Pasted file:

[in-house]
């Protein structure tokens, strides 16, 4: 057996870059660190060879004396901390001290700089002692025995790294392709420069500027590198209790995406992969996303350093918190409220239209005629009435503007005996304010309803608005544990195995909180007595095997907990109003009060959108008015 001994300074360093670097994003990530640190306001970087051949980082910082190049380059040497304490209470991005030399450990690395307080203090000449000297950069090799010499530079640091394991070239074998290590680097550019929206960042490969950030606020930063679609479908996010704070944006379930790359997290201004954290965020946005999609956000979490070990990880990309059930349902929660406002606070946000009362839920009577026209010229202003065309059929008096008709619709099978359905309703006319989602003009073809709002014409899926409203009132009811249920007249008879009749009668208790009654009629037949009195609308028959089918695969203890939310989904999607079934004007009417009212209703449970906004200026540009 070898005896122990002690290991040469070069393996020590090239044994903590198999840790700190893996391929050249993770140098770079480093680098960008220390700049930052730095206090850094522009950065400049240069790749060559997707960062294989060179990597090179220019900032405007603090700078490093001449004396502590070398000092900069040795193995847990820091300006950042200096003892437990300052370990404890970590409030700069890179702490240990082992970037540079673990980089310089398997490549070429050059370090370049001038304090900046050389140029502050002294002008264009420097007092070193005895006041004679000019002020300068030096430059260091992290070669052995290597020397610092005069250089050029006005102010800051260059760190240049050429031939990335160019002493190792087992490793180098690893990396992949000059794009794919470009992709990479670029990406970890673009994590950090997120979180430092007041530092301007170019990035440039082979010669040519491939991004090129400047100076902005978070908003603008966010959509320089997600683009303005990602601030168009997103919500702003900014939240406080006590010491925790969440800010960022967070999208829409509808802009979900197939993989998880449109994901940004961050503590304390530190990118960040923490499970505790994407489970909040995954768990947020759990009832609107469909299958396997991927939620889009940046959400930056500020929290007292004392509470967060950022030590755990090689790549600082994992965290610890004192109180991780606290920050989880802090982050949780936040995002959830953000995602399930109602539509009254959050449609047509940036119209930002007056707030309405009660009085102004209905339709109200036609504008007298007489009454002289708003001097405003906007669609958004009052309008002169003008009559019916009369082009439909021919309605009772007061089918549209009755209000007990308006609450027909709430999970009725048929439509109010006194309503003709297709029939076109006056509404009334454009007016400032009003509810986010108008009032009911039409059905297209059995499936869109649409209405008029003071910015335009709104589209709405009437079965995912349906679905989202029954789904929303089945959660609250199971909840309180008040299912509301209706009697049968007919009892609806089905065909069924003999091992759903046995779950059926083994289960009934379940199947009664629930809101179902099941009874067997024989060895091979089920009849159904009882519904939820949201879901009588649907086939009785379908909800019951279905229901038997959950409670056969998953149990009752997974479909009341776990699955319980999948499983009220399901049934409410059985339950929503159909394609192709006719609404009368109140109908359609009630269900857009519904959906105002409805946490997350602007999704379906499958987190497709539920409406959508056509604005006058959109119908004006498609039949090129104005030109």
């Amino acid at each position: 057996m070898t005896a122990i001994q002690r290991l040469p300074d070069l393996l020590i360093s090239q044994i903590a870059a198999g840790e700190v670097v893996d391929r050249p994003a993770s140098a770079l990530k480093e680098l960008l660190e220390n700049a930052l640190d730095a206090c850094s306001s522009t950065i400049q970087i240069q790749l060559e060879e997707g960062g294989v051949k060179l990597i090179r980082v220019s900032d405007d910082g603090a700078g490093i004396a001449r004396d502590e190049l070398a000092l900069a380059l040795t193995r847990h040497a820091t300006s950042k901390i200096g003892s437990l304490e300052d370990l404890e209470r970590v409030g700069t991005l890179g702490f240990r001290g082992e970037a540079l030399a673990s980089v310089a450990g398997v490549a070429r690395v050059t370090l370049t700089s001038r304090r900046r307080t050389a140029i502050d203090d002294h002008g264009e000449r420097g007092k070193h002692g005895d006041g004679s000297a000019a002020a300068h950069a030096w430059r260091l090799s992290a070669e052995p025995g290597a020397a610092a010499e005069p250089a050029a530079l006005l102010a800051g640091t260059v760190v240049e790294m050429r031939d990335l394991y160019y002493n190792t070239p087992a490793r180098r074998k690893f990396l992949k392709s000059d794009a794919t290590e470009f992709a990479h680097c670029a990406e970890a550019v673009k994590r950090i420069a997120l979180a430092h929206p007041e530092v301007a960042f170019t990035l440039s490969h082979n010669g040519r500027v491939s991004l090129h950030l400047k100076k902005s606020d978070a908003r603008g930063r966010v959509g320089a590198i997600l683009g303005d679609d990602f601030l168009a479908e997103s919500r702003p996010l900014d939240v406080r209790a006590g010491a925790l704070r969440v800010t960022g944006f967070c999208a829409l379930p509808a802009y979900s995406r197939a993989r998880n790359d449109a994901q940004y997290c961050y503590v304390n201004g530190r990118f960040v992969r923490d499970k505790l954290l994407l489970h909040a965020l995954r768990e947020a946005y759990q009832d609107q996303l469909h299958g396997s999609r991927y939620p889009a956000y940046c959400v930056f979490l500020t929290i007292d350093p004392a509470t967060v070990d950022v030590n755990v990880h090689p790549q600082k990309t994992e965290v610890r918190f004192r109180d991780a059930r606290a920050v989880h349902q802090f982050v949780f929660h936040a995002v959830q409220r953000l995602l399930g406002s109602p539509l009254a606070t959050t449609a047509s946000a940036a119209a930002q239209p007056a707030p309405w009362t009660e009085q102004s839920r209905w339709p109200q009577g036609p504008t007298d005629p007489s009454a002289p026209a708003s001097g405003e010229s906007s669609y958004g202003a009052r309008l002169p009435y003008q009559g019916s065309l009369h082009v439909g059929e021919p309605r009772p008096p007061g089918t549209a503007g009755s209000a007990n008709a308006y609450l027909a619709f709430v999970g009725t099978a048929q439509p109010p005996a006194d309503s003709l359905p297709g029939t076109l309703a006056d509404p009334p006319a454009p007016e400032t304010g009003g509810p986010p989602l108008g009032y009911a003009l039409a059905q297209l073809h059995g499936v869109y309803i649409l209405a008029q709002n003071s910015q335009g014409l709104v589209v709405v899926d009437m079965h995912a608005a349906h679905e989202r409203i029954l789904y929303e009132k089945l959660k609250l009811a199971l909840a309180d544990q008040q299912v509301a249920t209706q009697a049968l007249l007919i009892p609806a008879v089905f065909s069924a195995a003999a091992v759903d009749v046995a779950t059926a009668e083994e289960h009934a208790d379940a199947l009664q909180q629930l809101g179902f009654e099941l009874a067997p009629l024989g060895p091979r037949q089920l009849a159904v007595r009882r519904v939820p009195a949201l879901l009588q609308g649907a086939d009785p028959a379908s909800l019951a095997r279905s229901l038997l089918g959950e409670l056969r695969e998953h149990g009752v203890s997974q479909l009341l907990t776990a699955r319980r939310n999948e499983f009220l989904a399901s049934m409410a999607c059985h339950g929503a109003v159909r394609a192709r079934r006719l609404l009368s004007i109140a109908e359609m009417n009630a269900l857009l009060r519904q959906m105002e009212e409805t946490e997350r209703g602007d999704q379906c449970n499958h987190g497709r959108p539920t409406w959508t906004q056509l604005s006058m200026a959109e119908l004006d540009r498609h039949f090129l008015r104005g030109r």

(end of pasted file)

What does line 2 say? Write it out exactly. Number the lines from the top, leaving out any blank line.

């Protein structure tokens, strides 16, 4: 057996870059660190060879004396901390001290700089002692025995790294392709420069500027590198209790995406992969996303350093918190409220239209005629009435503007005996304010309803608005544990195995909180007595095997907990109003009060959108008015 001994300074360093670097994003990530640190306001970087051949980082910082190049380059040497304490209470991005030399450990690395307080203090000449000297950069090799010499530079640091394991070239074998290590680097550019929206960042490969950030606020930063679609479908996010704070944006379930790359997290201004954290965020946005999609956000979490070990990880990309059930349902929660406002606070946000009362839920009577026209010229202003065309059929008096008709619709099978359905309703006319989602003009073809709002014409899926409203009132009811249920007249008879009749009668208790009654009629037949009195609308028959089918695969203890939310989904999607079934004007009417009212209703449970906004200026540009 070898005896122990002690290991040469070069393996020590090239044994903590198999840790700190893996391929050249993770140098770079480093680098960008220390700049930052730095206090850094522009950065400049240069790749060559997707960062294989060179990597090179220019900032405007603090700078490093001449004396502590070398000092900069040795193995847990820091300006950042200096003892437990300052370990404890970590409030700069890179702490240990082992970037540079673990980089310089398997490549070429050059370090370049001038304090900046050389140029502050002294002008264009420097007092070193005895006041004679000019002020300068030096430059260091992290070669052995290597020397610092005069250089050029006005102010800051260059760190240049050429031939990335160019002493190792087992490793180098690893990396992949000059794009794919470009992709990479670029990406970890673009994590950090997120979180430092007041530092301007170019990035440039082979010669040519491939991004090129400047100076902005978070908003603008966010959509320089997600683009303005990602601030168009997103919500702003900014939240406080006590010491925790969440800010960022967070999208829409509808802009979900197939993989998880449109994901940004961050503590304390530190990118960040923490499970505790994407489970909040995954768990947020759990009832609107469909299958396997991927939620889009940046959400930056500020929290007292004392509470967060950022030590755990090689790549600082994992965290610890004192109180991780606290920050989880802090982050949780936040995002959830953000995602399930109602539509009254959050449609047509940036119209930002007056707030309405009660009085102004209905339709109200036609504008007298007489009454002289708003001097405003906007669609958004009052309008002169003008009559019916009369082009439909021919309605009772007061089918549209009755209000007990308006609450027909709430999970009725048929439509109010006194309503003709297709029939076109006056509404009334454009007016400032009003509810986010108008009032009911039409059905297209059995499936869109649409209405008029003071910015335009709104589209709405009437079965995912349906679905989202029954789904929303089945959660609250199971909840309180008040299912509301209706009697049968007919009892609806089905065909069924003999091992759903046995779950059926083994289960009934379940199947009664629930809101179902099941009874067997024989060895091979089920009849159904009882519904939820949201879901009588649907086939009785379908909800019951279905229901038997959950409670056969998953149990009752997974479909009341776990699955319980999948499983009220399901049934409410059985339950929503159909394609192709006719609404009368109140109908359609009630269900857009519904959906105002409805946490997350602007999704379906499958987190497709539920409406959508056509604005006058959109119908004006498609039949090129104005030109």